New birds in the laundry (or bird room as it would be more fittingly known)

I even found a swallow-embellished notebook while out and about with Mrs Peaceable, to round off a perfect day.

On Sunday Mr Shoestring and I went to Thames to visit our daughter who lives there and spent a very interesting time at the School of Mines Museum where our guide was so knowledgeable that it felt as though there was nothing he didn't know about the history of the gold rush and gold mining in Thames.  The museum premises have been kept in their original condition and even though its cases of specimens with the pretty chalky painted signwriting are chock full of unlikely and mysterious stones

I thought that the enormous map of all the old claims was the most fascinating thing.  The names were so picturesque and the odd shapes of the claims were testament to the way that the prospectors were determined to use every available piece of land they were legally allowed to, and also to prospect in the areas they believed a seam of gold would be located.  

The dotted and dashed lines indicate known seams of gold

The prospectors tended to name the claims after former successful strikes, hence some recycling of older names (Shotover for instance), but then there were obviously sentimental names as well.  One was called "All Nations" because of the many varied nationalities of the stakeholders.  Also there was a determination to record events for posterity (or possibly to publicise the discovery of gold) and so the first day of workings was diligently recorded by a professional photographer, and then another photo was taken a year later to demonstrate progress.

The School of Mines was in use right into the 1950s and it is still in its somewhat ramshackle and charmingly scruffy condition, right down to cupboards full of old mining publications.

Fired up with enthusiasm after that visit we went to the Thames Museum which also housed a lot of interesting and curious relics, though not specifically mining oriented.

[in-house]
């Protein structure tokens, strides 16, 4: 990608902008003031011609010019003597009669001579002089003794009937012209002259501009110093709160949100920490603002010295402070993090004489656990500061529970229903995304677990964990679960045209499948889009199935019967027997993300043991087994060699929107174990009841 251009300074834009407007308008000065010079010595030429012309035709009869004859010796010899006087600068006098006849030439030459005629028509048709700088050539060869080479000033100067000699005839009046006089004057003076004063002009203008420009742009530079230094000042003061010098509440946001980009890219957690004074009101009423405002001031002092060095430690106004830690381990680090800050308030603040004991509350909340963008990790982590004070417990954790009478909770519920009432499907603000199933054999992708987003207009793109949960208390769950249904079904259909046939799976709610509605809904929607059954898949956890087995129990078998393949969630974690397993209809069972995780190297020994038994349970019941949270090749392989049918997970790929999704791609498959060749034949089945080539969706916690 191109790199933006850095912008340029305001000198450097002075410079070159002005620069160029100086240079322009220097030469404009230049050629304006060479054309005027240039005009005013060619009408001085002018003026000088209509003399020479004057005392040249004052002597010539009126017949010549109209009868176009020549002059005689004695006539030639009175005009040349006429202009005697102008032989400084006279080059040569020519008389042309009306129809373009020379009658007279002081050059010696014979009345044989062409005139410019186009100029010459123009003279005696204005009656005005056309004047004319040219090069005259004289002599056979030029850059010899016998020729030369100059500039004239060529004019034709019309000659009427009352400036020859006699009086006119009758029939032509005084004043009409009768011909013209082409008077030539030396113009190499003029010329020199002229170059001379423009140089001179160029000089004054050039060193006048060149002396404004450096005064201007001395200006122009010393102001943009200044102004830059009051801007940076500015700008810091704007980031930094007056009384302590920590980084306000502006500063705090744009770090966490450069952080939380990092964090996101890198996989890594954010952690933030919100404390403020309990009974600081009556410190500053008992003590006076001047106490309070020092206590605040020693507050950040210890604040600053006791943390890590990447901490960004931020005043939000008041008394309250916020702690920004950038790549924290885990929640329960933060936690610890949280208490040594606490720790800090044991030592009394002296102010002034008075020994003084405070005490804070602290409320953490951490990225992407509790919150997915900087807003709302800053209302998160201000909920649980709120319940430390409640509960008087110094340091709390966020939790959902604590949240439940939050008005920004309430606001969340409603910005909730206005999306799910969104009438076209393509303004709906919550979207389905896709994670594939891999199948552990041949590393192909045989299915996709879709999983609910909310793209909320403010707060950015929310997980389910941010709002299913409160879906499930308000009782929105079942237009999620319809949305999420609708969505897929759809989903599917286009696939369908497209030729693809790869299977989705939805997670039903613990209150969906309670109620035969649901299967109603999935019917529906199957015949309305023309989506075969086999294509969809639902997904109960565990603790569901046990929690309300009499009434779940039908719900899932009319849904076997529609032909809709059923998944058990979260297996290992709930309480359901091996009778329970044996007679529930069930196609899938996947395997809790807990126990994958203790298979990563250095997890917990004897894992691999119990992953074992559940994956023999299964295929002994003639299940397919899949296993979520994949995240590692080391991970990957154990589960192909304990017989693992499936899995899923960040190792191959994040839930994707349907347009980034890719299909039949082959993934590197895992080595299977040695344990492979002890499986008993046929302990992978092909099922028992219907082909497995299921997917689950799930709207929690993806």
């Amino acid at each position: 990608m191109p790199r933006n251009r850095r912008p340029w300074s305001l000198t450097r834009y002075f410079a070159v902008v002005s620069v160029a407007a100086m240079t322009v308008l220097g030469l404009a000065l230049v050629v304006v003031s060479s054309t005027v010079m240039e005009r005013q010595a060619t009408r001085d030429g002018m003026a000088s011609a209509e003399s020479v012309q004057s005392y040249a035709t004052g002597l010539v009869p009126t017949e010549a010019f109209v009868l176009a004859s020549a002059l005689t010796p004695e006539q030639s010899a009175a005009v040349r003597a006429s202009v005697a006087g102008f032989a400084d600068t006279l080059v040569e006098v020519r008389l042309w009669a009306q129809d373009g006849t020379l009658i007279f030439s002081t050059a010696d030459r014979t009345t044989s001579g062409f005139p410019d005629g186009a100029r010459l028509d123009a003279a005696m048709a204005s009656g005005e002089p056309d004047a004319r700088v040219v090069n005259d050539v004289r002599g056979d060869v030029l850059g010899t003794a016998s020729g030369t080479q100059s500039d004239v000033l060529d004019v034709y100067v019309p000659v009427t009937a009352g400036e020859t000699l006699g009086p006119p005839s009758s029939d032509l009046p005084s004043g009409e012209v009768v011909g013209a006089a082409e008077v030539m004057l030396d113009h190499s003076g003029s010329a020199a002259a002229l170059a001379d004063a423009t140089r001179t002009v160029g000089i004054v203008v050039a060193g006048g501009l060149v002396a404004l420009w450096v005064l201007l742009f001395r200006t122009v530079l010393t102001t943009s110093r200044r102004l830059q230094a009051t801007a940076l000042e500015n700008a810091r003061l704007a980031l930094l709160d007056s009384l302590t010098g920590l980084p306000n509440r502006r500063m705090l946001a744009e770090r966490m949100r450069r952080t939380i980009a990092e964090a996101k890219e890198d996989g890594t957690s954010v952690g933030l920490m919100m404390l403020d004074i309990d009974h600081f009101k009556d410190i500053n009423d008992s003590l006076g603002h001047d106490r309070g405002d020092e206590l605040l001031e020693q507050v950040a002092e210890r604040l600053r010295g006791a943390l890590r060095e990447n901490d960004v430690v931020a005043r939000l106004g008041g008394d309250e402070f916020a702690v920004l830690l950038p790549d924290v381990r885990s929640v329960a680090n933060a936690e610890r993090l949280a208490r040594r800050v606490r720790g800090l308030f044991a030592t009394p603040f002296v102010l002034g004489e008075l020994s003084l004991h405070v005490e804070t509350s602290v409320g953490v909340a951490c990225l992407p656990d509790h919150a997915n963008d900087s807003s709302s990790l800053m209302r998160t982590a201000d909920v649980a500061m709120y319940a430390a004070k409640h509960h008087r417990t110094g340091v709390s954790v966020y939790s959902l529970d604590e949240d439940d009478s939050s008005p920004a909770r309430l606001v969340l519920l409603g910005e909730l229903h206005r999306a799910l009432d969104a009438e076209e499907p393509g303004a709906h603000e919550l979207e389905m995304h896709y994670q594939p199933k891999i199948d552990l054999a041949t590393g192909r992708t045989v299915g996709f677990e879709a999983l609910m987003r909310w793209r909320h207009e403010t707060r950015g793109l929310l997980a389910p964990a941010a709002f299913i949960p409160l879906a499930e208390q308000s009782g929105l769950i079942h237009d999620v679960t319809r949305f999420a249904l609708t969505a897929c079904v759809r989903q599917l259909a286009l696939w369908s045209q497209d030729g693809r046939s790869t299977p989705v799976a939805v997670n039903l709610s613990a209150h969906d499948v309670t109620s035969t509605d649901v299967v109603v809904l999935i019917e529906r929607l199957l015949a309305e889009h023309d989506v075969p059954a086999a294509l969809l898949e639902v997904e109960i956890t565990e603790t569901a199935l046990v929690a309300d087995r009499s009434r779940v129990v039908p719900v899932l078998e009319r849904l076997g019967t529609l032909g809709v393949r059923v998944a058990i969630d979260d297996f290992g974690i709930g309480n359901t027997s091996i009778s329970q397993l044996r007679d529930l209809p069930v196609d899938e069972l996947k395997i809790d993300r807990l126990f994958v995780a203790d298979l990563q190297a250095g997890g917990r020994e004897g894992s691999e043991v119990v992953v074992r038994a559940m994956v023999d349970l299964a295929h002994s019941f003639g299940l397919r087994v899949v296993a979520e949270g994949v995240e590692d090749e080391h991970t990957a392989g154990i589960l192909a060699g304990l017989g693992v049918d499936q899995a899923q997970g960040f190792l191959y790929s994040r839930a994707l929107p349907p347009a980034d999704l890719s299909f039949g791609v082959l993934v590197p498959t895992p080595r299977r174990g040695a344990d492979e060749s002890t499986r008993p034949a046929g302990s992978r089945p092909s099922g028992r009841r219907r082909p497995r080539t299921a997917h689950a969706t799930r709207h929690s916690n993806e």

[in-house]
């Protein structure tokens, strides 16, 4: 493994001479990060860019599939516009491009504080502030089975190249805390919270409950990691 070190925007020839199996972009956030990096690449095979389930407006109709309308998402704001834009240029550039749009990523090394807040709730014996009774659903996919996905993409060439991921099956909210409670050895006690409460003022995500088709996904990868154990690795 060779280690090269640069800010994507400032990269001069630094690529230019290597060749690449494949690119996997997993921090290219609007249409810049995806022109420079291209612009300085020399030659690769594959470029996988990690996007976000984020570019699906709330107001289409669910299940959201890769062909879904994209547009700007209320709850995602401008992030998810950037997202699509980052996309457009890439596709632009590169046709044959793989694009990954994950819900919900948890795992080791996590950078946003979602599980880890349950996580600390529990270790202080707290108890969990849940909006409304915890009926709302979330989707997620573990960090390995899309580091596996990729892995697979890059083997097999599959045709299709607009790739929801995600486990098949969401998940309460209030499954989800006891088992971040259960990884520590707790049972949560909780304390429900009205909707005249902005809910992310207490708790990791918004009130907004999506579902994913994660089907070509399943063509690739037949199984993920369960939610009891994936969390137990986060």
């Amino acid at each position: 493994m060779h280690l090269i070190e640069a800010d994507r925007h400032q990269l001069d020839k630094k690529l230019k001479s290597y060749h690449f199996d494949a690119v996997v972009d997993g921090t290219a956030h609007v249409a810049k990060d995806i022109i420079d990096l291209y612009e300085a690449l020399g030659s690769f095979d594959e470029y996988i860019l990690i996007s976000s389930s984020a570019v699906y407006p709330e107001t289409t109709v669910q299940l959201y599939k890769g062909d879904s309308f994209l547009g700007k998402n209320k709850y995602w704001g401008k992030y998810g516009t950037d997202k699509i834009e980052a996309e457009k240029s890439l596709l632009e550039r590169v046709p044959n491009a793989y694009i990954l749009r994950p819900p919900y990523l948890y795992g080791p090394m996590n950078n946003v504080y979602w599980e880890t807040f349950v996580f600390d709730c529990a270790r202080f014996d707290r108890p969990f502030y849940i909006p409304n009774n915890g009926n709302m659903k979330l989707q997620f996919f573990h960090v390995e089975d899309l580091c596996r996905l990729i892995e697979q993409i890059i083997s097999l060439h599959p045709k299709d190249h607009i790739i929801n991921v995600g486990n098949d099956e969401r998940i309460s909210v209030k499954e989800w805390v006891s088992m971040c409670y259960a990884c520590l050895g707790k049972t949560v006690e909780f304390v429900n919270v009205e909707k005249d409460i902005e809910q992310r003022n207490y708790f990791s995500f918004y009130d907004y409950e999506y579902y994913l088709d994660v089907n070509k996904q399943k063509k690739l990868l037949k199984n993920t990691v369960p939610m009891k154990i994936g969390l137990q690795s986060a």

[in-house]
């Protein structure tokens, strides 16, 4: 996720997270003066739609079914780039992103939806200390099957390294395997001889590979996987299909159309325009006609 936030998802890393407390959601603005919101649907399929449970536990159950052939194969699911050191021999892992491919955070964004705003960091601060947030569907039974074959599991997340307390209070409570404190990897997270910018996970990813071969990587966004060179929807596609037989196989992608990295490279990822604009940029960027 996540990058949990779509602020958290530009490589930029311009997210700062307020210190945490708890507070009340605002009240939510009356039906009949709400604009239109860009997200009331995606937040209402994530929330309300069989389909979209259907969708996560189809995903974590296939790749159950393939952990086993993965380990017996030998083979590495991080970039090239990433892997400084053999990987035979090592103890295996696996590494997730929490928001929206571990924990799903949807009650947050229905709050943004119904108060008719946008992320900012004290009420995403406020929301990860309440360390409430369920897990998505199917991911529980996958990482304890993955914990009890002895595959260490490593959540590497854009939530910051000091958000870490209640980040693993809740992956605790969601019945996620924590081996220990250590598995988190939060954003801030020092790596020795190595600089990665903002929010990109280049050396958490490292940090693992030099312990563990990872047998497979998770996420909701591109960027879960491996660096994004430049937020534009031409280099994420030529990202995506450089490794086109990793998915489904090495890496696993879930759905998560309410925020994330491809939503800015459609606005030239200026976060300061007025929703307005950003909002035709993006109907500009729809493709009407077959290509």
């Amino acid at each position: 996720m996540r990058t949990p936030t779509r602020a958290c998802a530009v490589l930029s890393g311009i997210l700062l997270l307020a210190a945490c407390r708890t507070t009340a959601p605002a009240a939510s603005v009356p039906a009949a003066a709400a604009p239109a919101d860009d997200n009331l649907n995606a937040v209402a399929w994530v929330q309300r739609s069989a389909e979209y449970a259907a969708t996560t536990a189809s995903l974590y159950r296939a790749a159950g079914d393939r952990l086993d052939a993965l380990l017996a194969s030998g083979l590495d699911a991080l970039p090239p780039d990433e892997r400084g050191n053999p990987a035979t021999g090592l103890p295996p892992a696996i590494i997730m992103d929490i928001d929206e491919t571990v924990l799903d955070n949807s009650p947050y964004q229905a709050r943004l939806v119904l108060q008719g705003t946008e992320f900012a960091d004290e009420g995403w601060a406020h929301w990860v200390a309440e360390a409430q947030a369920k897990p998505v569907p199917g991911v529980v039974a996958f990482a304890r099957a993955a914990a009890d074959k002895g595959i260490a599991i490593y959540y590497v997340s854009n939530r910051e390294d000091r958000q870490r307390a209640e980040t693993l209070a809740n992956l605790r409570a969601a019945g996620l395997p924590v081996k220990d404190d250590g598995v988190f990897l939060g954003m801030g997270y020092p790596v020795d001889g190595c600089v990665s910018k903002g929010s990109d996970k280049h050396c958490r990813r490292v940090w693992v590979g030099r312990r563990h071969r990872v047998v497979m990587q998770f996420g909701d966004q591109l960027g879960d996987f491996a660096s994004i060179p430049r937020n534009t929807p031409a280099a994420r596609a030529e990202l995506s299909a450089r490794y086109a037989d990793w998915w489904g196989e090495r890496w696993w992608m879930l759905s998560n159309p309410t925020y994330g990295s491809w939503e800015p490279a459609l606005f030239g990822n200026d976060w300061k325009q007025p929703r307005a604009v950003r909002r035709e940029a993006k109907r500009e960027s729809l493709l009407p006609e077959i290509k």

Of course I was drawn to the town's recreated millinery shop complete with its display counter

 and the general goods store with its colourful old tins and advertising
but my favourite thing (and one which seemed very sensible as well) was a bandage which was printed with various methods of using it for different types of injuries, a bit gruesome but fascinating!

As we left Thames the air was noticeably colder and we could see a roiling black cloud coming across the Hauraki Planes towards us.  We were surprised to see localised hail storms had hit parts nearby as we travelled home and some areas were blanketed with very thick hail which had fallen in pea-sized pieces, it was good to get home again safe and warm.  

And so back to the working week and the "real" world.  Sigh.  

Tuesday, August 4, 2015

Winter Doldrums

Oh dear, I see I have been a fair while away from the blogosphere but I have the excuse of wonderful winter deco in Napier to explain my lack of activity.  Once again winter deco really was "deco decanted" and this year it felt even better than ever. (I suspect I may say that every year, but it's true.)  After a weekend casino nights where even the handbags were beautiful

not to mention the dancing girls

and the cyclists

it was hard to return to what some people view as the "real"world.  Poor little Figgy had been so tightly packed on the journey to Napier that Mr Shoestring had to load cases in via the sunroof
and even then one case had to be removed before we even set off.  So on the return journey after I purchased one priceless art work from the op shop 
I had to request permission to check a second to see if it would fit in, before purchasing.  Sadly it did not,so had to be returned in a forlorn and unloved state to await approval from some other discerning art buyer. (At a cost of $10 it should not be too long before another art lover comes along and gives it a home, I like to think.)  Mr Shoestring and I did track down a few other objects likely to add to our art deco costumery for next year including shoes and hats. I won't bore you with Mr Shoestring's purchases because mine are far more interesting, but I have to report that it was a very cosy trip home and there was imminent danger of suffocation by falling furs and other purchases, which all added a certain piquant excitement to proceedings. It didn't really matter that there was no possibility of using the rear view mirror because of a plethora of fabulous new finds cluttering up the back window, after all.  

The sisters from the South were full of good ideas inspiration and plans for wonderful costumes for next year and even now we planning some wonderful times for next summer.  And spring is just around the corner, the days are getting longer and Mr Shoestring has almost finished resurfacing the bath at Shoestring Cottage, so I shall be able to recline in aqueous bliss and dream of things to come.